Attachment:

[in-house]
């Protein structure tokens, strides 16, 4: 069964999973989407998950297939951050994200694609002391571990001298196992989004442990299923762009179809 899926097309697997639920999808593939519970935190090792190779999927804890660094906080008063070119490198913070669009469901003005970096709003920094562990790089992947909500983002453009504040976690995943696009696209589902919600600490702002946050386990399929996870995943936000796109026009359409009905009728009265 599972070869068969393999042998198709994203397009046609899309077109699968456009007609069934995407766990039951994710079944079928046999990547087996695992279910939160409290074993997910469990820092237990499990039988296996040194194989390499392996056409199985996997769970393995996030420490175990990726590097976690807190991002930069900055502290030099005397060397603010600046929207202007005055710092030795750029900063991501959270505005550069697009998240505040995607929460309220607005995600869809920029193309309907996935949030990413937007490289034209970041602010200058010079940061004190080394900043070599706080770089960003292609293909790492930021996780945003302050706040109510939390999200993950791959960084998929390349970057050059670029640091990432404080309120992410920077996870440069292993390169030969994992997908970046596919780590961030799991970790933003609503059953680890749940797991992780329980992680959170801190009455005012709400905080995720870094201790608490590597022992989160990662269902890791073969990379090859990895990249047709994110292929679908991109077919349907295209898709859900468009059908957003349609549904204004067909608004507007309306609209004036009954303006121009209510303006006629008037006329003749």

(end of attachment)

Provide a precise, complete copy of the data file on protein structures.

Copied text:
[in-house]
């Protein structure tokens, strides 16, 4: 069964999973989407998950297939951050994200694609002391571990001298196992989004442990299923762009179809 899926097309697997639920999808593939519970935190090792190779999927804890660094906080008063070119490198913070669009469901003005970096709003920094562990790089992947909500983002453009504040976690995943696009696209589902919600600490702002946050386990399929996870995943936000796109026009359409009905009728009265 599972070869068969393999042998198709994203397009046609899309077109699968456009007609069934995407766990039951994710079944079928046999990547087996695992279910939160409290074993997910469990820092237990499990039988296996040194194989390499392996056409199985996997769970393995996030420490175990990726590097976690807190991002930069900055502290030099005397060397603010600046929207202007005055710092030795750029900063991501959270505005550069697009998240505040995607929460309220607005995600869809920029193309309907996935949030990413937007490289034209970041602010200058010079940061004190080394900043070599706080770089960003292609293909790492930021996780945003302050706040109510939390999200993950791959960084998929390349970057050059670029640091990432404080309120992410920077996870440069292993390169030969994992997908970046596919780590961030799991970790933003609503059953680890749940797991992780329980992680959170801190009455005012709400905080995720870094201790608490590597022992989160990662269902890791073969990379090859990895990249047709994110292929679908991109077919349907295209898709859900468009059908957003349609549904204004067909608004507007309306609209004036009954303006121009209510303006006629008037006329003749």